About Seizures in Boxer Dogs

by Jo Chester | May 1, 2012

The boxer was developed for boar hunting and for dogfighting in 19th-century Germany. The boxer is currently a loyal, multipurpose dog used for guiding the blind, as a military courier and in performance events and other tasks. In addition, the boxer is a valued family pet that is typically good with children. However, for all its virtues, the boxer has some health issues of which prospective buyers should be aware. Several of these issues can result in seizures or conditions that can be mistaken for seizures. read more

How to Design a Backyard Playground for Dogs

by Elle Belmont | May 1, 2012

Dogs love to run and play outside, and there's nothing more joyous than a dog who's in his element -- romping, wrestling, digging, playing tug of war and going wild. Physical exercise keeps your dog happy and content, and reduces behavioral issues related to boredom and frustration. If you have a backyard, a playtime paradise for both you and your pooch to enjoy is a great way to bond and have fun. read more

How to Perform Physical Therapy on a Senior Dog

by Susan Paretts | May 1, 2012

As your dog ages, you may notice that he has trouble walking, running or playing as much as in his younger days. Conditions such as arthritis, hip dysplasia and osteochondritis occur over time, leading to decreased mobility of your dog's joints. With canine physical therapy, nonsteroidal pain medications and supplementation with products that contain glucosamine and chondroitin, your dog's quality of life can be sustained. This will help to keep him mobile, improve his range of motion and allow him to be able to participate in most of the activities that make him happy. read more

Care for Hematoma in Dogs Ear

by Quentin Coleman | May 1, 2012

A hematoma is a blister-like inflammation of the skin accompanied by painful swelling and itchiness. An aural hematoma, which occurs in the cartilage in or around the ears, is a relatively common problem for some dog breeds. While this condition does not pose a serious risk to your dog's health, it is important to have your dog treated. The common surgery options are incision and drain surgery, although some animal hospital and clinics may offer additional procedures. read more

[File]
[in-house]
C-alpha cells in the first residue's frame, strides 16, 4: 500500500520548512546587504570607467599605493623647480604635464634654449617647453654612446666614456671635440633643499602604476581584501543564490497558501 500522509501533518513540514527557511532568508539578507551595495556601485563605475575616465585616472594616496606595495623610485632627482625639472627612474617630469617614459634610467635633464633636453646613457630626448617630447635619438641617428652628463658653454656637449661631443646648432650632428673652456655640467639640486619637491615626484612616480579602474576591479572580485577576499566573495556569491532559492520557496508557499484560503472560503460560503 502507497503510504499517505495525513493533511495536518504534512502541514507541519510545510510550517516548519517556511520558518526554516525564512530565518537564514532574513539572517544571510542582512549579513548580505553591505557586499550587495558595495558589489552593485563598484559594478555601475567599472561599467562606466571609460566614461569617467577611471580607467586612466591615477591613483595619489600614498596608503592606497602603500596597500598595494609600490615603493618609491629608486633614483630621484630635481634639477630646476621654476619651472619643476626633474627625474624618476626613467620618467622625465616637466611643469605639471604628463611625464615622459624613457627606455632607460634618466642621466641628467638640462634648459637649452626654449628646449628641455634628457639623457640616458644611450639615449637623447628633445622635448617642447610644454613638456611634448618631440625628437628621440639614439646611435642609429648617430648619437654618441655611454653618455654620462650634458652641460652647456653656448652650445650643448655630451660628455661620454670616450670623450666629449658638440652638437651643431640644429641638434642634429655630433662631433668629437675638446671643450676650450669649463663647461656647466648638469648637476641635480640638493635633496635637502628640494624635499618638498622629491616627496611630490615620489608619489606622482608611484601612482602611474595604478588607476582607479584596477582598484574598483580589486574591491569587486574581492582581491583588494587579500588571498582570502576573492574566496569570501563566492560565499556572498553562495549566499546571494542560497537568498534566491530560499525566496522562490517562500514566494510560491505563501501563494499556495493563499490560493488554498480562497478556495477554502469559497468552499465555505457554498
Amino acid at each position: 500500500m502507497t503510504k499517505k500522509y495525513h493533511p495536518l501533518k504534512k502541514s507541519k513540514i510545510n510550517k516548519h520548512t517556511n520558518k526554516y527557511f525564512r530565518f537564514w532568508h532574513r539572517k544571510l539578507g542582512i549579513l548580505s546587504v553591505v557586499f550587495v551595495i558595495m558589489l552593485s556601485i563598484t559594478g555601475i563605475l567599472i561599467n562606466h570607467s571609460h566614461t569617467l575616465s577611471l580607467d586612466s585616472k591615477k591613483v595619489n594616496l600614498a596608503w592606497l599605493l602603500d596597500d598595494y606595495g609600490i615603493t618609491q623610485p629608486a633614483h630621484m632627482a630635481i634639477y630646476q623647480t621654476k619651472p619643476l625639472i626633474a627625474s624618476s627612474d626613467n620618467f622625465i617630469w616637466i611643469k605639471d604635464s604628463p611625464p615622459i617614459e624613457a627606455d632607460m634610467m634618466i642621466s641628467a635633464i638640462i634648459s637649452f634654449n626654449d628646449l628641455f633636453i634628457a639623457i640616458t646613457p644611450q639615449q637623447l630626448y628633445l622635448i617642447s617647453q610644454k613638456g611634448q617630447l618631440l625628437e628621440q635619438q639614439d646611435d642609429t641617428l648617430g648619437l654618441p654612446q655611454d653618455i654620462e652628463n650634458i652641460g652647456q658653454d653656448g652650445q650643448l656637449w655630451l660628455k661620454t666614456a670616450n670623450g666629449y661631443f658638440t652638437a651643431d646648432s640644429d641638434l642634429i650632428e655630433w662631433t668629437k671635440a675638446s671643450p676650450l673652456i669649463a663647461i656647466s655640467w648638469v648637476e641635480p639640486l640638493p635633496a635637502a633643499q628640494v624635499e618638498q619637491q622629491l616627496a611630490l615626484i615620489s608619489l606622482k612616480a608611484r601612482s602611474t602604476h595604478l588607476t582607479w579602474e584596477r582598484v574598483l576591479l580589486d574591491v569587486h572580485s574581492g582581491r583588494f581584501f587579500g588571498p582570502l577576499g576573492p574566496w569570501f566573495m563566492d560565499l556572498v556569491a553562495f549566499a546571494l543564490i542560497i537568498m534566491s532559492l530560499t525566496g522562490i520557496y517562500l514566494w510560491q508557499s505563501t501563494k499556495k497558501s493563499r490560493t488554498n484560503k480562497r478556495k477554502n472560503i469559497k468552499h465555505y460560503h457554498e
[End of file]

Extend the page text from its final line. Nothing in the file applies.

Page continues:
How to Wrap Dogs to Treat Anxiety

by Jo Jackson | May 1, 2012

Throughout history, parents have swaddled their babies to settle and soothe them and to help them sleep soundly. You can wrap dogs in a similar way so that constant gentle pressure can calm and comfort them during times of stress or anxiety. Anxiety can be caused by loud noises like fireworks or thunder, travel, injury, separation or other disruptions. There are a number of products you can buy for your dog, such as a Thundershirt or The Anxiety Wrap, or you can wrap him yourself. read more

How to Involve Children With Pet Care

by Wildwater Wolf | May 1, 2012

Developing a positive relationship with a dog contributes to children’s self-confidence, empathy and sense of responsibility. Whether you already have a dog or decide to bring a new dog or puppy into your family, consider ways to involve your child in daily pet care. Children who participate by taking on age-appropriate tasks gain skills, patience and compassion. Your child will also learn that when the family works together, everyone benefits. read more